The last time I wrote a piece on Medium was on July 30, 2020.
It was the longest hiatus in blogging I’ve ever been in.
2020 was a whirl down the rabbit hole.
From March to June 2020, I taught online classes during the first outbreak of coronavirus.
In July, everything seemed to return to normalcy. I returned to my workplace in Taiping, Malaysia and resumed teaching real human beings for another 4 months.
For the record, students normally sit for a October/November or May/June paper test mailed straight from Cambridge, UK. …
The impossible feat of forecasting the long-term weather has been coined by a meteorologist, Edward Lorenz, as the “butterfly effect”. Hypothetically, the flap of a monarch butterfly in Brazil can ultimately result in a disastrous tornado in Texas, US.
When a butterfly flaps its wings, it creates small wind that disrupts the heat flow. The butterfly’s imperceptible perturbation can instigate chain effects in the local wind pattern, and trigger non-linear feedback interactions in troposphere and stratosphere.
Water vapour and gas particles collide into each other to form cumulonimbus clouds. As clouds rub against each other, the atmospheric conditions are now…
An accidental observation of a meticulous meteorologist, Edward Lorenz, has catalysed and spawned the birth of chaos theory.
In 1961, Lorenz typed in some data into a computer program that could simulate weather patterns using 12 variables, including temperature and wind speed.
To save time, he copied and pasted computer printout of weather data, then started the simulation halfway of its original course.
He left for coffee while the computer program continued to run.
One hour later, the computer program had output two month’s worth of simulated weather data. Much to Lorenz’s chagrin, the weather predictions bore no resemblance to…
Let’s say the average height of men is 67.7 inches (172cm). If a man is 72 inches (183cm) tall, how tall will his full-grown son be?
Your first instinct might be: “Oh, that’s easy. The son will be as tall as his father.”
Although 72 inches (183cm) is a possible guesstimate for the son’s height, it is not very probable from a statistical point of view.
Instead, we should compile datasets of the average height of sons whose fathers were 72 inches (183cm) tall.
We will then repeat the step above for fathers of heights 58 inches (147cm), 59 inches…
Mark Metry is the podcast host of Humans 2.0 producing more than 200 episodes by now. It is one of the Global Top 100 podcasts among Gary Vee, Tim Ferriss, and National Public Radio. In this episode, Mark will share his experience interviewing Mark Manson, Dave Asprey, and Dr. Nicole LePera.
Video conferencing and virtual hangouts are the harbingers of future work. It could be the antidote for social interactions at uncertain times like this. Even if we are separated across countries and time zones, or stranded in a nationwide lockdown, we can still work, chat or meet through video calls at a safe social distance.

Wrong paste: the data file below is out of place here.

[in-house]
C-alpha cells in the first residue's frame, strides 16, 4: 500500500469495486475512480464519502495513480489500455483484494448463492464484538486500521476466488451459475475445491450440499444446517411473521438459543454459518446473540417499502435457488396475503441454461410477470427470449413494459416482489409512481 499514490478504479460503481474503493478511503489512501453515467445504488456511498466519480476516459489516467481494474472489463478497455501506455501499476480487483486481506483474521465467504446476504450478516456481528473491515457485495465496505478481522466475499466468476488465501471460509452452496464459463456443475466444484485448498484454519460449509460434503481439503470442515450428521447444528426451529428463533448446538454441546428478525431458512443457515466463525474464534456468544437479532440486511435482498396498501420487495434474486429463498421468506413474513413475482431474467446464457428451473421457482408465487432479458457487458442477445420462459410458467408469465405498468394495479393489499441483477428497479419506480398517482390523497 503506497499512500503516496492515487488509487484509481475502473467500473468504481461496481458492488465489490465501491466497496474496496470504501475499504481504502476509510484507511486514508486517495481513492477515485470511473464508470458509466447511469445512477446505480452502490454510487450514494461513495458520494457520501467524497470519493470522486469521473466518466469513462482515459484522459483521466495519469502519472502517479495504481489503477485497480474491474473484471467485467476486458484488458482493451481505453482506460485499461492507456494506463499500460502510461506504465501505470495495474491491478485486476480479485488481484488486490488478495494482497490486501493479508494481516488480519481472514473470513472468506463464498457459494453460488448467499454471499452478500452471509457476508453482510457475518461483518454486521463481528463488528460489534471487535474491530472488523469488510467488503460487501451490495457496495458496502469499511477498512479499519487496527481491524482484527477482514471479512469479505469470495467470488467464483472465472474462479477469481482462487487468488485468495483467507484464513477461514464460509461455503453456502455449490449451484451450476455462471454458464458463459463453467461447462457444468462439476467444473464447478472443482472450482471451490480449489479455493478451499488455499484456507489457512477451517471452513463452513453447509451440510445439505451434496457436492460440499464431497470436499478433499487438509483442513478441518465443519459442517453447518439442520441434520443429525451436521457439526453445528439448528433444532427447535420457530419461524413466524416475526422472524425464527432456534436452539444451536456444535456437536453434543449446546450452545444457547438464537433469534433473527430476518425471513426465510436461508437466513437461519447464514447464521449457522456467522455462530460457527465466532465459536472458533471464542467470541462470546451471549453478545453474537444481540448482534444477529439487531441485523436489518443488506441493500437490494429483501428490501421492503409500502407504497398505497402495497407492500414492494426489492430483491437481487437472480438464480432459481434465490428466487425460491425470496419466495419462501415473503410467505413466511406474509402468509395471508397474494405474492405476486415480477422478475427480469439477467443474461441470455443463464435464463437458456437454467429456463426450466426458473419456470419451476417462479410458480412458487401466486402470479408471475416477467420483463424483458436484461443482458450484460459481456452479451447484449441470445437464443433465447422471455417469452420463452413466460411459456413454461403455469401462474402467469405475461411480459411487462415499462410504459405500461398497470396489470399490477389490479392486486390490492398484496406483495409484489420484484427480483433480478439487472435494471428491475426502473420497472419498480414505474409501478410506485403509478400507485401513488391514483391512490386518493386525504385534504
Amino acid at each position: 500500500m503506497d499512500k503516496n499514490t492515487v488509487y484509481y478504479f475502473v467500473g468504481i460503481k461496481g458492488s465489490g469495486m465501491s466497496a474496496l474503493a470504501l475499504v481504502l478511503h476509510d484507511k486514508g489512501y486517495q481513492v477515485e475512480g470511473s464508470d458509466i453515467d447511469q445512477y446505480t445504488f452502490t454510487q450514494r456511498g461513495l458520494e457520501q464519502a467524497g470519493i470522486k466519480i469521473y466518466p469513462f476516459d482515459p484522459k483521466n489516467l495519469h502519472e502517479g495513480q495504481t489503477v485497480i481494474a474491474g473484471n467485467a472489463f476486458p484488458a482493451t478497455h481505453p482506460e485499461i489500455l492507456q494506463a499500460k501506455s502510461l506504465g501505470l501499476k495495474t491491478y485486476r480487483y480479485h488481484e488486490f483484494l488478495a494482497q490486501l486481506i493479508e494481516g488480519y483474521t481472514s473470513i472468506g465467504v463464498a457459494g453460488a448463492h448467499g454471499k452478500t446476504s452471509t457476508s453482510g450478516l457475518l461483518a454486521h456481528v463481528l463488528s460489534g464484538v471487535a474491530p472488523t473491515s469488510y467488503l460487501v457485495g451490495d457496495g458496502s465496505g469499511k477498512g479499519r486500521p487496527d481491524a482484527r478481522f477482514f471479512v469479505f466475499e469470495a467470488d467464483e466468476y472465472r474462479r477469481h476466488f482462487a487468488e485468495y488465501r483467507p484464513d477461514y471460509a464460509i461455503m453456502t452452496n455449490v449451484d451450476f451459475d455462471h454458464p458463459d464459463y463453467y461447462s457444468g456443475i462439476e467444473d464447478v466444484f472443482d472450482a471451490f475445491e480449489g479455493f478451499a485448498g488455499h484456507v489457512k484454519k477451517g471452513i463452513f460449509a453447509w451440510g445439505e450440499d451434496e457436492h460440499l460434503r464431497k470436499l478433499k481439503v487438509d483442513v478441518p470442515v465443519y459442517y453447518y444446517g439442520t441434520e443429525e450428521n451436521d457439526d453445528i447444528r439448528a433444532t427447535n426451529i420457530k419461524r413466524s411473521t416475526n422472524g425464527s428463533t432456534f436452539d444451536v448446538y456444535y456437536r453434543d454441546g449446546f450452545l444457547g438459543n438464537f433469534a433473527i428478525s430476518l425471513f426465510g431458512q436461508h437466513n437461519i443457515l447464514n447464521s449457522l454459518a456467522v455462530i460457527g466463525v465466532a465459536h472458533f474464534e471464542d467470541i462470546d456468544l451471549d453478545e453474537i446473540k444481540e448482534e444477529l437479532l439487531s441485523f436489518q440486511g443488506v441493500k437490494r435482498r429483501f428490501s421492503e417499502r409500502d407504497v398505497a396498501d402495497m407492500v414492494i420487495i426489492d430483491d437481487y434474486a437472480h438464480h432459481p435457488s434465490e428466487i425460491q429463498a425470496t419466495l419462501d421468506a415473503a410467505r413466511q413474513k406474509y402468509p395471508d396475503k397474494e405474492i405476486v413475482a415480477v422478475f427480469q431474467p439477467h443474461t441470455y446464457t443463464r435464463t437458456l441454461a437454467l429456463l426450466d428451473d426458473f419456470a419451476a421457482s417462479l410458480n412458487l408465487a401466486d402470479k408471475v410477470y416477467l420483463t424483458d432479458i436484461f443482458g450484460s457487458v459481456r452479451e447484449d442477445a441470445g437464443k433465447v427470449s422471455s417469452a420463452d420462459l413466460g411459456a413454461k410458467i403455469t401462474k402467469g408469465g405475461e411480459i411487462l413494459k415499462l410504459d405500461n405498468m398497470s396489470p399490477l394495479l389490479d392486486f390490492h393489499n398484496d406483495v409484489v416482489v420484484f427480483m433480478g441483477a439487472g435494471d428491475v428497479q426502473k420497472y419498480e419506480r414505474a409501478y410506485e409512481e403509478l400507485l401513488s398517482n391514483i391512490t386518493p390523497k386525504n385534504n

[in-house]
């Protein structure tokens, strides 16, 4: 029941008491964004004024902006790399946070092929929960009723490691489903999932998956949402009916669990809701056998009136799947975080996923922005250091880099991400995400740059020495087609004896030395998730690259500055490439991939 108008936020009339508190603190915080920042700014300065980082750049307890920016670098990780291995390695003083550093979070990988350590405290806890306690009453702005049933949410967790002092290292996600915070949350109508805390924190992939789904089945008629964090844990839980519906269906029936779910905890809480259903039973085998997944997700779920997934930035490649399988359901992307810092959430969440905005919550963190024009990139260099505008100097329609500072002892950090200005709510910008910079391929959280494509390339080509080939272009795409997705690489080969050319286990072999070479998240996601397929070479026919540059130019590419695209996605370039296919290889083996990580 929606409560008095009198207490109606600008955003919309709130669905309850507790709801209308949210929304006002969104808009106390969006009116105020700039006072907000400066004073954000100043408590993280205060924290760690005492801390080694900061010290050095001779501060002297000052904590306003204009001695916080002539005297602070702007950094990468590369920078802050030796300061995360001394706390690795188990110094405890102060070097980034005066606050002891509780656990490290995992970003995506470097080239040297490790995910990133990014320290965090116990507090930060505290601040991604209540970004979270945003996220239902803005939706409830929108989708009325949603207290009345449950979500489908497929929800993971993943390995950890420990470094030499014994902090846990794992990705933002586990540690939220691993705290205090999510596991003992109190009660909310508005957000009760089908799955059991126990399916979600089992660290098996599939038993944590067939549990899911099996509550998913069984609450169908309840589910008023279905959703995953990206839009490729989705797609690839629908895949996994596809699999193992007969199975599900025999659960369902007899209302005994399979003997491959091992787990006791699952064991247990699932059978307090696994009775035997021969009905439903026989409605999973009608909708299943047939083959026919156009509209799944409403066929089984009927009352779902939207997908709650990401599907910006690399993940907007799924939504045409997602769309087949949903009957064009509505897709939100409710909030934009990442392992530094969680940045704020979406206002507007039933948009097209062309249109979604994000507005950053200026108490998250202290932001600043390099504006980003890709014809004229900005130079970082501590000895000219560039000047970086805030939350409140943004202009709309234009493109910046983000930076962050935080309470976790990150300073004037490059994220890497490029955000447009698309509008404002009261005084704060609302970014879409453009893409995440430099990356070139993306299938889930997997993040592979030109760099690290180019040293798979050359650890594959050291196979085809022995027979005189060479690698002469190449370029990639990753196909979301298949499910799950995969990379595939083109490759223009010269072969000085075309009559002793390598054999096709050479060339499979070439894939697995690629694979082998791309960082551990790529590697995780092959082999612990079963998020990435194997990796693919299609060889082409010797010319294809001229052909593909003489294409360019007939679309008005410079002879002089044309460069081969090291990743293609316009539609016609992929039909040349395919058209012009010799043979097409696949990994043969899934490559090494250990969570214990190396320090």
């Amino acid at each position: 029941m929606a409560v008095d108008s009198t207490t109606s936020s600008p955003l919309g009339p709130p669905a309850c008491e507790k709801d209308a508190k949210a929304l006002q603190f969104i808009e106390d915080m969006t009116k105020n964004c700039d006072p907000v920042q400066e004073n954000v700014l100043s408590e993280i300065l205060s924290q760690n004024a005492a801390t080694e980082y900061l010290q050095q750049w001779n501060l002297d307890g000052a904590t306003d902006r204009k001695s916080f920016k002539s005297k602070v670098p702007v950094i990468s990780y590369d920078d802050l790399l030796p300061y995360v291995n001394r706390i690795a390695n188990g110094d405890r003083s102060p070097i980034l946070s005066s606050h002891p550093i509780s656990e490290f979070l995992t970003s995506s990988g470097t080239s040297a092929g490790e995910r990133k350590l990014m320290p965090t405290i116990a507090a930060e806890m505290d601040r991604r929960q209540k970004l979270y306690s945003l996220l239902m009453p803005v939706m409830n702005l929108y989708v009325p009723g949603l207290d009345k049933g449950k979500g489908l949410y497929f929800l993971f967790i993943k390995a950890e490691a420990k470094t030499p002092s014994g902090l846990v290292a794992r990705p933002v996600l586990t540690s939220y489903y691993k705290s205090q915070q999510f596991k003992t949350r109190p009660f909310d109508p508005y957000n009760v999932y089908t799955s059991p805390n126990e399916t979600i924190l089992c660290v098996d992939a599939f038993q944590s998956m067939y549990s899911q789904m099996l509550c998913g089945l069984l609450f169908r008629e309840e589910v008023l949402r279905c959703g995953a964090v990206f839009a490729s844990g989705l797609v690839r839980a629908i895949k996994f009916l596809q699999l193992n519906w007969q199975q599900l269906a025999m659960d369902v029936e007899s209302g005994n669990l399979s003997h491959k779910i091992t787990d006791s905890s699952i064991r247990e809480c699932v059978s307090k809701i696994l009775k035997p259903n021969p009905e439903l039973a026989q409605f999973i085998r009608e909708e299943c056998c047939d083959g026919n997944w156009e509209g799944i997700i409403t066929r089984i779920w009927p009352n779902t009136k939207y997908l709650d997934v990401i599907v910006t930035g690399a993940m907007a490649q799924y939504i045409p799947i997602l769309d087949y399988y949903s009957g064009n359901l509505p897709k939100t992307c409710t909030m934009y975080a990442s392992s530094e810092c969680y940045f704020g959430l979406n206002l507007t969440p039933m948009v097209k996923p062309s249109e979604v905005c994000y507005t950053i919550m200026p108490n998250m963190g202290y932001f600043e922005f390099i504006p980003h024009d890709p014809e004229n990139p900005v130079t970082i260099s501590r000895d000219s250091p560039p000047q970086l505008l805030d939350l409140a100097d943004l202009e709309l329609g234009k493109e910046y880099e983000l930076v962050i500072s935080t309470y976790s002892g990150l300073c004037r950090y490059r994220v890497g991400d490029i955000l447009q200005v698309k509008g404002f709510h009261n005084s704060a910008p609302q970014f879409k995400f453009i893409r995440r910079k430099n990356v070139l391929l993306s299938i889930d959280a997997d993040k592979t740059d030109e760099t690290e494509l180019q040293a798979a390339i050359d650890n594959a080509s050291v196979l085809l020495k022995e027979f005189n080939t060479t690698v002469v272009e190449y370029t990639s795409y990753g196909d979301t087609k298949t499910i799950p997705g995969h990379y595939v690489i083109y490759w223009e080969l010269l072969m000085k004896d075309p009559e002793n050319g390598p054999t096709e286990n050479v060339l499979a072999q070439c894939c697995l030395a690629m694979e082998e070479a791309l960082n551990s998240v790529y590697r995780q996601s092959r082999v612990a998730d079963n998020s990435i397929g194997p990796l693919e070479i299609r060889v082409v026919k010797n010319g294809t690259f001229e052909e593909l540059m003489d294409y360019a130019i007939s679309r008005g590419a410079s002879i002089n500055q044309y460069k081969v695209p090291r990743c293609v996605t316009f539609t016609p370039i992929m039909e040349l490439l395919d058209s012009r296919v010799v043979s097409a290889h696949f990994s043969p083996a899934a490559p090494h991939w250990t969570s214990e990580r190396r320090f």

In this digital age, video chat apps are mushrooming and booming faster. Amidst the COVID-19 outbreak in March 2020, Zoom app was downloaded 26.9 million times worldwide.
A majority of people I chatted online are polarized and divided on the global experimental movement of working from home. Facebook and Twitter approve of it, while Microsoft begs to differ. Most people wistfully hope to return to normalcy in the next half of the year. Several others have adapted well to the new normal and found solace in solitude.
If you have recently been on Zoom, Skype, FaceTime, Facebook Messenger Rooms, Microsoft Teams or Google Meet, all too often you would find yourself either: doing nothing or doing too many things all at once.
AI predicts who will drop out of college. A chatbot disguised as a 13-year-old boy passed the Turing test. AI masters chess, shogi, and Go by playing against itself. Reality is getting stranger than science fiction.
As far back as 1954, Paul Meehl posited that a formula would outperform a human in forecasting given explicitly formalized rules and predictor variables. Today, a predictive algorithm can easily predict a student’s grade point average based on the GRE scores, faculty ratings and recommendation letters. …
Tom is a New York Times correspondent in Lebanon. He has been awarded Pulitzer Prize three times. In his book Hot, Flat, Crowded, he advocates for green revolution before 2050.
Bill is a 60-year-old retired civil servant in Nebraska. He makes forecasts voluntarily on the Good Judgment Project when he is free. He was a PhD dropout.
Can you guess who is a better forecaster?
The answer is Bill. Bill Flack had a Brier score close to 0.
Brier score is similar to golf score. The lower your Brier score, the better you are at forecasting. If you get 0…
“I want to have a rewarding, lucrative job with an annual income of $100,000.”
In a goal-setting study performed in Harvard MBA program, graduate students were asked to write goals and plans to actualize them. Only 3% had written goals and plans. 13% had unwritten goals. 84% had no goals.
10 years later, the 3% students earned 10 times more than the other 97%¹ of the class combined.
The shortest punchline in advertisement packs the biggest blow. A few remarkable catchphrases or slogans have been permanently affixed to their brand names:
Yellow Pages: Let your fingers do the walking.